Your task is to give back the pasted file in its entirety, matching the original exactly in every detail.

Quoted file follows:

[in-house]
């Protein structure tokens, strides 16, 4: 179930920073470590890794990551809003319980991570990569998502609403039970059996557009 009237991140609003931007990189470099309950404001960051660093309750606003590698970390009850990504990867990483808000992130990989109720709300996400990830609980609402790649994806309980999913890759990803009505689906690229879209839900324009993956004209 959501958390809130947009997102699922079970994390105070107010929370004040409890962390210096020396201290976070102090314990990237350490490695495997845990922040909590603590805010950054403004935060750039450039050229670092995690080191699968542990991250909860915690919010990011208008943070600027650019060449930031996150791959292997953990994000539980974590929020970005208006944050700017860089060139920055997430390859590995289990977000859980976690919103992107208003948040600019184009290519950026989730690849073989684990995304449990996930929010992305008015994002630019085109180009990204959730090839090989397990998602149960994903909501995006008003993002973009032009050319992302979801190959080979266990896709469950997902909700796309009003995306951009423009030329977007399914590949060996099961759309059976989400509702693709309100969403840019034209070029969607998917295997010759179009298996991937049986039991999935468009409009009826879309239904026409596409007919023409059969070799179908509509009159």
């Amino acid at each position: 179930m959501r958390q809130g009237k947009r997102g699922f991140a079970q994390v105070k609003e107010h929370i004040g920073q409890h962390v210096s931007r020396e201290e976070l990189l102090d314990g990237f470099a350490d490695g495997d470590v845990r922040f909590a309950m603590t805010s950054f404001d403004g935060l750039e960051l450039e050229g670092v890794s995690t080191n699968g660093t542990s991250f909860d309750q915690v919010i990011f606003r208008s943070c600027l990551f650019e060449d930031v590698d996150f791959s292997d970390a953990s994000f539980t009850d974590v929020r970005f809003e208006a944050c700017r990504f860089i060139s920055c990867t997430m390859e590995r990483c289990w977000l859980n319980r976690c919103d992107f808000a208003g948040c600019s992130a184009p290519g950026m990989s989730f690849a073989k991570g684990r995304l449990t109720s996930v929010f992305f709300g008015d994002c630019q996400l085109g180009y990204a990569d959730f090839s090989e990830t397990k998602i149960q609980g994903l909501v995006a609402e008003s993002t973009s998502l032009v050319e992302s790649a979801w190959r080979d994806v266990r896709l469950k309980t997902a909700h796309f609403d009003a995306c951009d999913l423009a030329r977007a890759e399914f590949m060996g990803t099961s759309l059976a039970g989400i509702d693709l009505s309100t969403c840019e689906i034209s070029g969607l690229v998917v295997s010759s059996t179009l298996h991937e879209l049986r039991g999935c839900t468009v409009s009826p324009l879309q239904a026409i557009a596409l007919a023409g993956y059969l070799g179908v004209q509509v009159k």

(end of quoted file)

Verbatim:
[in-house]
């Protein structure tokens, strides 16, 4: 179930920073470590890794990551809003319980991570990569998502609403039970059996557009 009237991140609003931007990189470099309950404001960051660093309750606003590698970390009850990504990867990483808000992130990989109720709300996400990830609980609402790649994806309980999913890759990803009505689906690229879209839900324009993956004209 959501958390809130947009997102699922079970994390105070107010929370004040409890962390210096020396201290976070102090314990990237350490490695495997845990922040909590603590805010950054403004935060750039450039050229670092995690080191699968542990991250909860915690919010990011208008943070600027650019060449930031996150791959292997953990994000539980974590929020970005208006944050700017860089060139920055997430390859590995289990977000859980976690919103992107208003948040600019184009290519950026989730690849073989684990995304449990996930929010992305008015994002630019085109180009990204959730090839090989397990998602149960994903909501995006008003993002973009032009050319992302979801190959080979266990896709469950997902909700796309009003995306951009423009030329977007399914590949060996099961759309059976989400509702693709309100969403840019034209070029969607998917295997010759179009298996991937049986039991999935468009409009009826879309239904026409596409007919023409059969070799179908509509009159």
């Amino acid at each position: 179930m959501r958390q809130g009237k947009r997102g699922f991140a079970q994390v105070k609003e107010h929370i004040g920073q409890h962390v210096s931007r020396e201290e976070l990189l102090d314990g990237f470099a350490d490695g495997d470590v845990r922040f909590a309950m603590t805010s950054f404001d403004g935060l750039e960051l450039e050229g670092v890794s995690t080191n699968g660093t542990s991250f909860d309750q915690v919010i990011f606003r208008s943070c600027l990551f650019e060449d930031v590698d996150f791959s292997d970390a953990s994000f539980t009850d974590v929020r970005f809003e208006a944050c700017r990504f860089i060139s920055c990867t997430m390859e590995r990483c289990w977000l859980n319980r976690c919103d992107f808000a208003g948040c600019s992130a184009p290519g950026m990989s989730f690849a073989k991570g684990r995304l449990t109720s996930v929010f992305f709300g008015d994002c630019q996400l085109g180009y990204a990569d959730f090839s090989e990830t397990k998602i149960q609980g994903l909501v995006a609402e008003s993002t973009s998502l032009v050319e992302s790649a979801w190959r080979d994806v266990r896709l469950k309980t997902a909700h796309f609403d009003a995306c951009d999913l423009a030329r977007a890759e399914f590949m060996g990803t099961s759309l059976a039970g989400i509702d693709l009505s309100t969403c840019e689906i034209s070029g969607l690229v998917v295997s010759s059996t179009l298996h991937e879209l049986r039991g999935c839900t468009v409009s009826p324009l879309q239904a026409i557009a596409l007919a023409g993956y059969l070799g179908v004209q509509v009159k």